gender-neutral pronoun ‘they’ is word of the year

A nod to the transgender and gender-fluid communities and a sign of how language can evolve with the world around us.

by Wendy Syfret
07 October 2016, 1:10pm

In the past couple of years, the lives and experiences of non-binary individuals have become increasingly visible across facets of media and community. The ongoing effort to dismantle rigid gender confines has changed the way we view each other, as well as how we speak. While individuals have always chosen to be referred to as they, rather than associating themselves with a gender through the use of he or she, this year the choice has sparked global debate. Many see the right to choose how you're spoken about as a basic right, while others — such as Canadian academic Jordan Peterson — have argued it's a sign of rampant political correctness. Most people thankfully recognize it as a positive shift, with many universities introducing policies to allow students to more easily dictate how they're referred to in class.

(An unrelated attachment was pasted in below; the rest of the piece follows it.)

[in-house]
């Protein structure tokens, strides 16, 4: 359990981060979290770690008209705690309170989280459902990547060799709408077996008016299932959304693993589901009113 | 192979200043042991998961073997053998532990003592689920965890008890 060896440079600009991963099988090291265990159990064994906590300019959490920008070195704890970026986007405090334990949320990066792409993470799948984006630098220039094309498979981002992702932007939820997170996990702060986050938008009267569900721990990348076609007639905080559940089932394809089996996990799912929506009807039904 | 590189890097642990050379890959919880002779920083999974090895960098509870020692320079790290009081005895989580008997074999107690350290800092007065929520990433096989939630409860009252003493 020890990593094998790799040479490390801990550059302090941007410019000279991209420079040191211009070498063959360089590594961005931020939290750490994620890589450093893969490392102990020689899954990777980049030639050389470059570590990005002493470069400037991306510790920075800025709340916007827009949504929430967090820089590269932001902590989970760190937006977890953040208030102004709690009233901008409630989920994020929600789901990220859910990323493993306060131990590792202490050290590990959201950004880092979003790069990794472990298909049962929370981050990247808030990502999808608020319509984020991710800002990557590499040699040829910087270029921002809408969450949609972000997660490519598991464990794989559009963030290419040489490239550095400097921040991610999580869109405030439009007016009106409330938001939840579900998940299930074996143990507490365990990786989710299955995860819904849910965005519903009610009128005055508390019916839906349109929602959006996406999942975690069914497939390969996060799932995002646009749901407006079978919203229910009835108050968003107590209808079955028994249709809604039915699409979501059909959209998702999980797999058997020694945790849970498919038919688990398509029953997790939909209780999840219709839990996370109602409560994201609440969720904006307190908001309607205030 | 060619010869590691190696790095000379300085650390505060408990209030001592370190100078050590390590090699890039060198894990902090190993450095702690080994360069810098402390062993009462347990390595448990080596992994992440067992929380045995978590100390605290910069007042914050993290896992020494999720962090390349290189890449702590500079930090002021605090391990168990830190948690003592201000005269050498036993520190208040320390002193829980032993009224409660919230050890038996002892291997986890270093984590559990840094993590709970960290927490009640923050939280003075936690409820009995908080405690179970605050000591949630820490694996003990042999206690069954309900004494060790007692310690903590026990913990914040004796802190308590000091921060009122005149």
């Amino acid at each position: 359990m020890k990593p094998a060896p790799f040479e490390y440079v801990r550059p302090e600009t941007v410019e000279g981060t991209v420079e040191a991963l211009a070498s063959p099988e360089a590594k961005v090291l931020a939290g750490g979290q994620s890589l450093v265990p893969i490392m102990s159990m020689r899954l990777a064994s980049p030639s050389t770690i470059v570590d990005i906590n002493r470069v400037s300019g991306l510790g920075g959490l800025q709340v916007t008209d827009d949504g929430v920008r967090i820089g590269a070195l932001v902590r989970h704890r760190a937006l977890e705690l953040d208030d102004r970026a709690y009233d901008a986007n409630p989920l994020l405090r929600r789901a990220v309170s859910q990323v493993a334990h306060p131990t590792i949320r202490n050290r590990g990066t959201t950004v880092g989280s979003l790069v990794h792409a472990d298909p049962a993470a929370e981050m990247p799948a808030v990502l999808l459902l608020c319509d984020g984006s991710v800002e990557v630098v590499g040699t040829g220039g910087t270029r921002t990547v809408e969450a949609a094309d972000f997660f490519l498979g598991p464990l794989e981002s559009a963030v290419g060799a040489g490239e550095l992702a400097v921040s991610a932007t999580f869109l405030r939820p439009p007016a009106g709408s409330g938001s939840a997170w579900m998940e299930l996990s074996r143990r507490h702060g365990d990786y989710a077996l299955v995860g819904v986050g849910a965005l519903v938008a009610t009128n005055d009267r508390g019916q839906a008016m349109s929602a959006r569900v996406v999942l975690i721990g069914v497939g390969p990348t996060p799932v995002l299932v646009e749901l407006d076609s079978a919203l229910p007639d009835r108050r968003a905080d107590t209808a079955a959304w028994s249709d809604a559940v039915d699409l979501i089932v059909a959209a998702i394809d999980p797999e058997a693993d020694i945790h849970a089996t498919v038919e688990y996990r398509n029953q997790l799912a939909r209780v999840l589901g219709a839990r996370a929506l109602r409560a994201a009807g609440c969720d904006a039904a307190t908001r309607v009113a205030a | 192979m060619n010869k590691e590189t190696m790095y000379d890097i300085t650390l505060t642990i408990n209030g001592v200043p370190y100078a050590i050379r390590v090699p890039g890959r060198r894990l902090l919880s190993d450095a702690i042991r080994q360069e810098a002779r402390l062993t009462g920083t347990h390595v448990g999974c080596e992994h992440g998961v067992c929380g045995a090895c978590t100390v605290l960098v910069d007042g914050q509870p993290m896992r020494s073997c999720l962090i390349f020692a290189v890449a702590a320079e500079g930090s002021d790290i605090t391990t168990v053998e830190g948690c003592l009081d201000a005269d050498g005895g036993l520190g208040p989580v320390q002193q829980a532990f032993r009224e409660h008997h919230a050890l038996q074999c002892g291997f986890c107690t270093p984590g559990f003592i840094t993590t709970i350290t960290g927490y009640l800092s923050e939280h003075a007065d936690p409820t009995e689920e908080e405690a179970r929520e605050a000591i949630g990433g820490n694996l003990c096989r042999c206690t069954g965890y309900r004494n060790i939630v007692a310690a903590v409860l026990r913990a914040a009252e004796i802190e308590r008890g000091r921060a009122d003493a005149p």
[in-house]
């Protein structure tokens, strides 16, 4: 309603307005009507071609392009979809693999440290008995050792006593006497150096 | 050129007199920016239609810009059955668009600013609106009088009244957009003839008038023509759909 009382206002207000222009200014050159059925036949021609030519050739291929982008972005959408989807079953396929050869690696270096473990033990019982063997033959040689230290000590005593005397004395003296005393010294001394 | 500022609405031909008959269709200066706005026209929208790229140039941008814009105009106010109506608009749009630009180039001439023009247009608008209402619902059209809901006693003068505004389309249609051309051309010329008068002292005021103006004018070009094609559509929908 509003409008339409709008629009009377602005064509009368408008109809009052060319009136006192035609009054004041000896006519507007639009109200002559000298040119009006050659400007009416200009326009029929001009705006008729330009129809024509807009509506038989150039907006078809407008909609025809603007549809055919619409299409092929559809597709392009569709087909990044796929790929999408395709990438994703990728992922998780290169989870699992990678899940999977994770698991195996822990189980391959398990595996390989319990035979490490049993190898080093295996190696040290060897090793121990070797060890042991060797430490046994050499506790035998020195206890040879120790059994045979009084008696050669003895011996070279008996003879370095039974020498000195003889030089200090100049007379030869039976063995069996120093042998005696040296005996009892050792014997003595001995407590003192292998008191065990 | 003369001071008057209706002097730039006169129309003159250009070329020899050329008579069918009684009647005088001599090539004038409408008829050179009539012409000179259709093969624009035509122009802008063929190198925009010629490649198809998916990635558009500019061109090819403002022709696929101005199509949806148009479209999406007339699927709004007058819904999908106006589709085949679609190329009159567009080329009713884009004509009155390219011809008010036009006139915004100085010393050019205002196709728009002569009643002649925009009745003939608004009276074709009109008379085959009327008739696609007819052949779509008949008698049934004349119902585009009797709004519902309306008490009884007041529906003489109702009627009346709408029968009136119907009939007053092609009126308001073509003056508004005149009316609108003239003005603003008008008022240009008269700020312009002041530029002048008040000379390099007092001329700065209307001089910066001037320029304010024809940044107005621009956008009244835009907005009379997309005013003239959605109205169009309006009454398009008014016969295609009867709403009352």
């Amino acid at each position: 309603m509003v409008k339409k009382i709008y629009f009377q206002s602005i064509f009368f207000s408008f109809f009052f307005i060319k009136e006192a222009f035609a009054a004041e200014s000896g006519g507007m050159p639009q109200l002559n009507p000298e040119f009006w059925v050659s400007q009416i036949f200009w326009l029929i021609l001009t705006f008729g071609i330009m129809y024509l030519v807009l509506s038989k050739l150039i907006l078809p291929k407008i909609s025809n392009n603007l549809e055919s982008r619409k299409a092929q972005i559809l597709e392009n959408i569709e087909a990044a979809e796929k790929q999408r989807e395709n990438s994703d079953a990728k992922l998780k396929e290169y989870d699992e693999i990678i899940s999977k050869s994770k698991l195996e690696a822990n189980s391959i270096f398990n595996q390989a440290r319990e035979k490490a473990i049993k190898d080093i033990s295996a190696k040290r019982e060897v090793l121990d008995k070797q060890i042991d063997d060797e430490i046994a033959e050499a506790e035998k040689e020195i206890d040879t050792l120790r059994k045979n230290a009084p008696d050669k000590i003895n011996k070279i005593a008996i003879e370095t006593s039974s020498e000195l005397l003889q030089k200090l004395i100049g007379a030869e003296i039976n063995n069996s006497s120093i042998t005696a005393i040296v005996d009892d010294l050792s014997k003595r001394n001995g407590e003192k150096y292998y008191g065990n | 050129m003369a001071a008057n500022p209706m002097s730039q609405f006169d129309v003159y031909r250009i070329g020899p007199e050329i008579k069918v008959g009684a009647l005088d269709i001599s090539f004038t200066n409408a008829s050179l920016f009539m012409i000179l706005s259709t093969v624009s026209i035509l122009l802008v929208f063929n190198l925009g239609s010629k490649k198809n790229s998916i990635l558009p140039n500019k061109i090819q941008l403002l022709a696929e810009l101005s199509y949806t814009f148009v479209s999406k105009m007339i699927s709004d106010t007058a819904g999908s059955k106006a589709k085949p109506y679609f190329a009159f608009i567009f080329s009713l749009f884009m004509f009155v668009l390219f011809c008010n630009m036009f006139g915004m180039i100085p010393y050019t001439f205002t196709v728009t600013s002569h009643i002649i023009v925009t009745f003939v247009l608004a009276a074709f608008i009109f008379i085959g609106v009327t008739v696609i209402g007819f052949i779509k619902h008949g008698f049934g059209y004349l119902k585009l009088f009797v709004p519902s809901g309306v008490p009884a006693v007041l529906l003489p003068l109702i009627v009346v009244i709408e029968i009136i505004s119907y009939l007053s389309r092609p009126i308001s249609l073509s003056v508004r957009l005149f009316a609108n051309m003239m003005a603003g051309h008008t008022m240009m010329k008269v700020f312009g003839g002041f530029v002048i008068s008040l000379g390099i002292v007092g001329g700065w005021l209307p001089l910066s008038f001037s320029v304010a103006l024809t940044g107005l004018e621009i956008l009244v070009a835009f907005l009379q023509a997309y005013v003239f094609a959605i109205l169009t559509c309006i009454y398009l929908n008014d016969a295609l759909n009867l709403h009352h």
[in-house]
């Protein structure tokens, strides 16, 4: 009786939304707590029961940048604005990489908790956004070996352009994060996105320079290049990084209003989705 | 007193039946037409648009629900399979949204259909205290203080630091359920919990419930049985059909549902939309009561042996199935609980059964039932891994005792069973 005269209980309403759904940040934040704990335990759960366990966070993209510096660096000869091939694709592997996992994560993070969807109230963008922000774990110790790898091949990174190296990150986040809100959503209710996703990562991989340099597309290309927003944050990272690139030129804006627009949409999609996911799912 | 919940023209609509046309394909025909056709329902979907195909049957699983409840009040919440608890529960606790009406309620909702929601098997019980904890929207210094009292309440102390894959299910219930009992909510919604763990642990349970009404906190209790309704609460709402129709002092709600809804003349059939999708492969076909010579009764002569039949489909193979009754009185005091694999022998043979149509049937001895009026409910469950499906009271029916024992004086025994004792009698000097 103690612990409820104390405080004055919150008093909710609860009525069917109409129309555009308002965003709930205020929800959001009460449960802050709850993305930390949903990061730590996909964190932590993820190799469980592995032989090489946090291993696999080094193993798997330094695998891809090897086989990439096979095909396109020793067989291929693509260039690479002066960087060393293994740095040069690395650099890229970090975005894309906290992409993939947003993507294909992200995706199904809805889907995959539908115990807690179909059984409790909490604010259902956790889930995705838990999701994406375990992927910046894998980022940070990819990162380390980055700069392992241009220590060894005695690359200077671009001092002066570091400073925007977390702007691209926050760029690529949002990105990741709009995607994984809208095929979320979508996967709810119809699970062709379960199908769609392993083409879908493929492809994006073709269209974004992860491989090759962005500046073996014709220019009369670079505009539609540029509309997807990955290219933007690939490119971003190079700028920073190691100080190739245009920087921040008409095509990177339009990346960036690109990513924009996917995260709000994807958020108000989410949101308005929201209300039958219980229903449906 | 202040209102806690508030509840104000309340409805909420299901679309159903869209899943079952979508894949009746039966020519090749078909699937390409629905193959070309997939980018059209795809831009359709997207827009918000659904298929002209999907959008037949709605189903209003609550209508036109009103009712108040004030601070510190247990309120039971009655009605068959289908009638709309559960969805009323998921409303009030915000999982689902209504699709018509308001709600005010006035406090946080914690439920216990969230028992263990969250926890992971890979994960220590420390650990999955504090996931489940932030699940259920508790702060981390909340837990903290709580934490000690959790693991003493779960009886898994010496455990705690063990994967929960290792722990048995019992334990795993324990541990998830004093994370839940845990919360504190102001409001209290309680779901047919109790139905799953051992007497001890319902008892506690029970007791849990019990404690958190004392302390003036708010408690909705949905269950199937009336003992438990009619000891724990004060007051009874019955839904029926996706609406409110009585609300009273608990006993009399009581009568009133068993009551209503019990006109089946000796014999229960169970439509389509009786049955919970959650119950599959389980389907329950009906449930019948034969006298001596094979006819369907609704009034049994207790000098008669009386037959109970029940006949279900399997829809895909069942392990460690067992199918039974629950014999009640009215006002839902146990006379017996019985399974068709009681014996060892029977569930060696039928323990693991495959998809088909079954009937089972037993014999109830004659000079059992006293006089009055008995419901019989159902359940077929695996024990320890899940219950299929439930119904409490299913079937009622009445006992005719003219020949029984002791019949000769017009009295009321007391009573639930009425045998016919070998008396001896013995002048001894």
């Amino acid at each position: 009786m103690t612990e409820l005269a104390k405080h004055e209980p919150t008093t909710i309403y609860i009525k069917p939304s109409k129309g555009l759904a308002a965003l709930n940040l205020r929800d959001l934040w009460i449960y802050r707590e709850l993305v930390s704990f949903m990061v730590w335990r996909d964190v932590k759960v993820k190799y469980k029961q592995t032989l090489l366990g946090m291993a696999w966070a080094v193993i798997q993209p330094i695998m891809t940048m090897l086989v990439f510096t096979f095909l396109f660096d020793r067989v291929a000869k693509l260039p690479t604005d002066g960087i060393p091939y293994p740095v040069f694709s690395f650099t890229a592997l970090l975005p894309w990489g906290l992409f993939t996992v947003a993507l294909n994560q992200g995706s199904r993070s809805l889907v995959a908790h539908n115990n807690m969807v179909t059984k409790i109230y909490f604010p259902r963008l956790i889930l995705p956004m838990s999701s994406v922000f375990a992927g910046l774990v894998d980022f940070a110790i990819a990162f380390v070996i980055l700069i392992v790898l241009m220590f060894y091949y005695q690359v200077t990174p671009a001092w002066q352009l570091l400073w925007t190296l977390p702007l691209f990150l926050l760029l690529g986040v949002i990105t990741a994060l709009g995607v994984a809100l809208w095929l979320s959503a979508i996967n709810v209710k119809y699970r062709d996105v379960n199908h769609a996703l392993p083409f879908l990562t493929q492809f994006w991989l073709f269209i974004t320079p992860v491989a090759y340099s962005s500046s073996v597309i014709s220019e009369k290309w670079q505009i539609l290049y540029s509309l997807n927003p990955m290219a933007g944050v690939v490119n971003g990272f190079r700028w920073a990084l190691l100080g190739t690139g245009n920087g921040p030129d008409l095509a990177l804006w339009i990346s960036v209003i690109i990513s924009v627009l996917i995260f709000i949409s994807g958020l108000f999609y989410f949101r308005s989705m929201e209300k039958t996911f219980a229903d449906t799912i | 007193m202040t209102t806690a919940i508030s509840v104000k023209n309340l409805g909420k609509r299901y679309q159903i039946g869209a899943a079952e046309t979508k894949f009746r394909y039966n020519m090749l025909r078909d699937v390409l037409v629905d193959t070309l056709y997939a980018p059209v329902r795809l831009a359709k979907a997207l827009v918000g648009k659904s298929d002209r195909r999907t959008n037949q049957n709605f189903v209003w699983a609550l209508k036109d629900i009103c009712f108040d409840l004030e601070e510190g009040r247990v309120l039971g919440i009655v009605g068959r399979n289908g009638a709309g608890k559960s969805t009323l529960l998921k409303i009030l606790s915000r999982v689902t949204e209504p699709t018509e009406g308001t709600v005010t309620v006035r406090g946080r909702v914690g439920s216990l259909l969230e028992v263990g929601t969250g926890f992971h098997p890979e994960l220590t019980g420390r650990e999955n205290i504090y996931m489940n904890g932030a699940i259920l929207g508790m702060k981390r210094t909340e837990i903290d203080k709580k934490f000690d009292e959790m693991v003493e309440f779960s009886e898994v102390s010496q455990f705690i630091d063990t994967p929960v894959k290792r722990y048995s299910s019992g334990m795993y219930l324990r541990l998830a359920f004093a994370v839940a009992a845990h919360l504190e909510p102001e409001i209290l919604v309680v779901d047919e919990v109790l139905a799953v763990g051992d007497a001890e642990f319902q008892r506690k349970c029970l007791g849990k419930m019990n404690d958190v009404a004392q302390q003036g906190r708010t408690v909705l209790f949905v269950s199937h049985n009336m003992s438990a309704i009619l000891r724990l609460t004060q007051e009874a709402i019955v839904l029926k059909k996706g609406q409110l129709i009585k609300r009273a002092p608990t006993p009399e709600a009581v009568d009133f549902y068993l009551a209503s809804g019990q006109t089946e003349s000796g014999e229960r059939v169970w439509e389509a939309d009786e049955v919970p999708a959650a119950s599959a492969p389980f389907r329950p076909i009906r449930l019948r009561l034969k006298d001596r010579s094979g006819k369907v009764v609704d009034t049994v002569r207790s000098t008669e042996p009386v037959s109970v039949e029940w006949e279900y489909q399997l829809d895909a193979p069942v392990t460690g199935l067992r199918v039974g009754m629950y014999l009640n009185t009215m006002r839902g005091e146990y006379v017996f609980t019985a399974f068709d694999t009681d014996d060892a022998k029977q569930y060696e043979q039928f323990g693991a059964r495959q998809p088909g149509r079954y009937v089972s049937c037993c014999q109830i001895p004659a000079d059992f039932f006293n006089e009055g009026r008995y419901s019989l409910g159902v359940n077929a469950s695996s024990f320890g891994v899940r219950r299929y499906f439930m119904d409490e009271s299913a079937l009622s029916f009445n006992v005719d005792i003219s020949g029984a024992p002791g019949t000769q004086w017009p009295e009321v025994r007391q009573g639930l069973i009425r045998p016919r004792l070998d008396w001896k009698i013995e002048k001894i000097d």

And now critics of they have been dealt another blow, the pronoun has been named as 2016's Word of the Year in a landslide vote by over 200 linguists during the American Dialect Society's annual meeting in Washington, D.C. They did specify they're referring to its use as a way to refer to people who don't want to be associated to a particular gender. The Wall Street Journal's language columnist Ben Zimmer explained: "We know about singular they already — we use it everyday without thinking about it, so this is bringing it to the fore in a more conscious way, and also playing into emerging ideas about gender identity." He also noted it was a positive sign of how wider culture has made efforts to be more inclusive of the transgender and gender fluid community.

For the record, they beat out fleek for the honor. We think they made the right choice.


Text Wendy Syfret
Image via Wikipedia

Word of the Year
gender fluid